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Friday, May 22, 2009


 

What did California voters say on Tuesday?


To listen to all the media newscasters, pundits, and Governor Schwarzenegger, in the words of the latter, ""We heard the voice of the voters loud and clear, and they want us to go all-out and make those cuts." Voters, they all tell us, were resoundingly against increasing taxes to solve California's budget problems.

Really? There were three actual tax increases on the ballot on Tuesday. In Hayward, voters passed a special 5.5% utility tax to fund local services. In Concord, a $99 parcel tax to fund education failed, but only because of the undemocratic 2/3 requirement. 59% of voters supported that tax, which in a regular election would be called a "landslide." Hardly a rejection of tax increases. Only in Pacifica did a regressive 1% sales tax increase fail to get majority support for voters.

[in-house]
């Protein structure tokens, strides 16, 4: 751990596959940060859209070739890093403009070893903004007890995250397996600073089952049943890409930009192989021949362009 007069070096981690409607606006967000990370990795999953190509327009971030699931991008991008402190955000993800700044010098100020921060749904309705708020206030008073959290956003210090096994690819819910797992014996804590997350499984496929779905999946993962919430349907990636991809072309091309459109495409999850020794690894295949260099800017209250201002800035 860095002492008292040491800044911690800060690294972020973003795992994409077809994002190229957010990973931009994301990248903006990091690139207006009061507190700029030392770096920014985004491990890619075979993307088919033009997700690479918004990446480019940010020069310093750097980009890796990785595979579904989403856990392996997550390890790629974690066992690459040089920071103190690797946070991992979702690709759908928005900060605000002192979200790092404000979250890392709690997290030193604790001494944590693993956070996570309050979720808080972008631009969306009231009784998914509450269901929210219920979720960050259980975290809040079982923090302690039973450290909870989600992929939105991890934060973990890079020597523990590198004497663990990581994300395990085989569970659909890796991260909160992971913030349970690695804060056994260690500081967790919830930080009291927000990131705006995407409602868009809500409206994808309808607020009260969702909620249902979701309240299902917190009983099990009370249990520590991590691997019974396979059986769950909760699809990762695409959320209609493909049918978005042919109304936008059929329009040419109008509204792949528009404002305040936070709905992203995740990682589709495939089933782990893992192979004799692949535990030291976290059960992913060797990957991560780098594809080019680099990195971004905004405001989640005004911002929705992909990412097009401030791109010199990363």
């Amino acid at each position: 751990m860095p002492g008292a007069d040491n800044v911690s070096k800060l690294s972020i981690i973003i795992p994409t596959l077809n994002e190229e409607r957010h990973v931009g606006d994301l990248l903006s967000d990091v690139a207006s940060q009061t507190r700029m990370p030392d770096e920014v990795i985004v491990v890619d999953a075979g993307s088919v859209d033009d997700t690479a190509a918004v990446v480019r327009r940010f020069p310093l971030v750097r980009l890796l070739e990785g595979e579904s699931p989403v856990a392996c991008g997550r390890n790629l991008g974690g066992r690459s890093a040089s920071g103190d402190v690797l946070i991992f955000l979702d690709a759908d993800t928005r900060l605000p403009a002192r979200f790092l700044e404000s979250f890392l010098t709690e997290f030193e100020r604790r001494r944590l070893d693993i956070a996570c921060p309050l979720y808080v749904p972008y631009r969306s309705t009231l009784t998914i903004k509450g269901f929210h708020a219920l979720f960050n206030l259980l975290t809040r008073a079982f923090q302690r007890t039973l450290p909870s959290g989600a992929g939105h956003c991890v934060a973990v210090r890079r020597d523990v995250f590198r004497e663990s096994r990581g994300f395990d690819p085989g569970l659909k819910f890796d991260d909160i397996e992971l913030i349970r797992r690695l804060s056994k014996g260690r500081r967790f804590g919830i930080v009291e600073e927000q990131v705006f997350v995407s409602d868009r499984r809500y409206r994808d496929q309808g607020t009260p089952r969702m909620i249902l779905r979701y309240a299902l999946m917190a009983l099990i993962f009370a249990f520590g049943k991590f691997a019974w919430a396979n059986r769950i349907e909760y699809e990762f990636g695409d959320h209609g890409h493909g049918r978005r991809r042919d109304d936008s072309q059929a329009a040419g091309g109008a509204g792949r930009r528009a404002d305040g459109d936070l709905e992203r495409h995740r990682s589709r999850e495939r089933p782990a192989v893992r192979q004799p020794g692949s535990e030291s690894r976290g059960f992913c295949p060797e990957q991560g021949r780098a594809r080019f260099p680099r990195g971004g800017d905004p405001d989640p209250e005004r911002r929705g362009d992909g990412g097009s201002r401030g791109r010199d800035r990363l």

Last November, Barack Obama won a fairly decisive electoral victory. One of his major campaign issues, one that was actively discussed during debates? Increasing taxes of people making more than $200,000/year.

Do the voters reject tax increases as a solution for California's budget woes? How about putting a tax increase for people making more than $200,000/year on the ballot and we'll see about that. Aside from such a measure, I'm not voting for anything budget-related until I get a chance to vote to repeal the absurd and undemocratic rule requiring 2/3 approval for a budget.


Why stop here? There's more...

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